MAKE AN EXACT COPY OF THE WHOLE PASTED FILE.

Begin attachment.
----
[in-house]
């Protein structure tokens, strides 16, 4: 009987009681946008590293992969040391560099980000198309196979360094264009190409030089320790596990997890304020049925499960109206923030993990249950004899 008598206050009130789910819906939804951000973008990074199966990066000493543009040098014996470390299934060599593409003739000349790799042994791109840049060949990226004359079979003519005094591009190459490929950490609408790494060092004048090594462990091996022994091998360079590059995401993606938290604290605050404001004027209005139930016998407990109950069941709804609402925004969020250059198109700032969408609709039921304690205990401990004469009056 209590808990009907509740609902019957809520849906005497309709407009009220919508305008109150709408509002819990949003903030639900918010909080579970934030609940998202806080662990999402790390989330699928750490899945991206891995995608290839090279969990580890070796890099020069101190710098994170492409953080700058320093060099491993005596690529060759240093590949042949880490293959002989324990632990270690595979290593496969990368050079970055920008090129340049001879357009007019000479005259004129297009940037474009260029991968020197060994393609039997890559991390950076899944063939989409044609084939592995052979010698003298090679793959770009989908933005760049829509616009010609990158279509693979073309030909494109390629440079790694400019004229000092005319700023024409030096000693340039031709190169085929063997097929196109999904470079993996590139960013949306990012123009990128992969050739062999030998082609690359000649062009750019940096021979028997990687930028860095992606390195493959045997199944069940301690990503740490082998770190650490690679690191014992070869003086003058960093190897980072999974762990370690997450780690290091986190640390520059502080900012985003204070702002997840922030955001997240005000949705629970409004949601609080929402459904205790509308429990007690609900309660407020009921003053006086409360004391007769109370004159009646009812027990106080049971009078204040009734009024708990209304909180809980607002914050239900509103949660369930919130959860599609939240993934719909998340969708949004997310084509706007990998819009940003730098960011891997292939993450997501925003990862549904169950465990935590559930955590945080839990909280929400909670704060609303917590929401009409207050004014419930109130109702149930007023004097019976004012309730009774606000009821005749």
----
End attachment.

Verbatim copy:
[in-house]
């Protein structure tokens, strides 16, 4: 009987009681946008590293992969040391560099980000198309196979360094264009190409030089320790596990997890304020049925499960109206923030993990249950004899 008598206050009130789910819906939804951000973008990074199966990066000493543009040098014996470390299934060599593409003739000349790799042994791109840049060949990226004359079979003519005094591009190459490929950490609408790494060092004048090594462990091996022994091998360079590059995401993606938290604290605050404001004027209005139930016998407990109950069941709804609402925004969020250059198109700032969408609709039921304690205990401990004469009056 209590808990009907509740609902019957809520849906005497309709407009009220919508305008109150709408509002819990949003903030639900918010909080579970934030609940998202806080662990999402790390989330699928750490899945991206891995995608290839090279969990580890070796890099020069101190710098994170492409953080700058320093060099491993005596690529060759240093590949042949880490293959002989324990632990270690595979290593496969990368050079970055920008090129340049001879357009007019000479005259004129297009940037474009260029991968020197060994393609039997890559991390950076899944063939989409044609084939592995052979010698003298090679793959770009989908933005760049829509616009010609990158279509693979073309030909494109390629440079790694400019004229000092005319700023024409030096000693340039031709190169085929063997097929196109999904470079993996590139960013949306990012123009990128992969050739062999030998082609690359000649062009750019940096021979028997990687930028860095992606390195493959045997199944069940301690990503740490082998770190650490690679690191014992070869003086003058960093190897980072999974762990370690997450780690290091986190640390520059502080900012985003204070702002997840922030955001997240005000949705629970409004949601609080929402459904205790509308429990007690609900309660407020009921003053006086409360004391007769109370004159009646009812027990106080049971009078204040009734009024708990209304909180809980607002914050239900509103949660369930919130959860599609939240993934719909998340969708949004997310084509706007990998819009940003730098960011891997292939993450997501925003990862549904169950465990935590559930955590945080839990909280929400909670704060609303917590929401009409207050004014419930109130109702149930007023004097019976004012309730009774606000009821005749």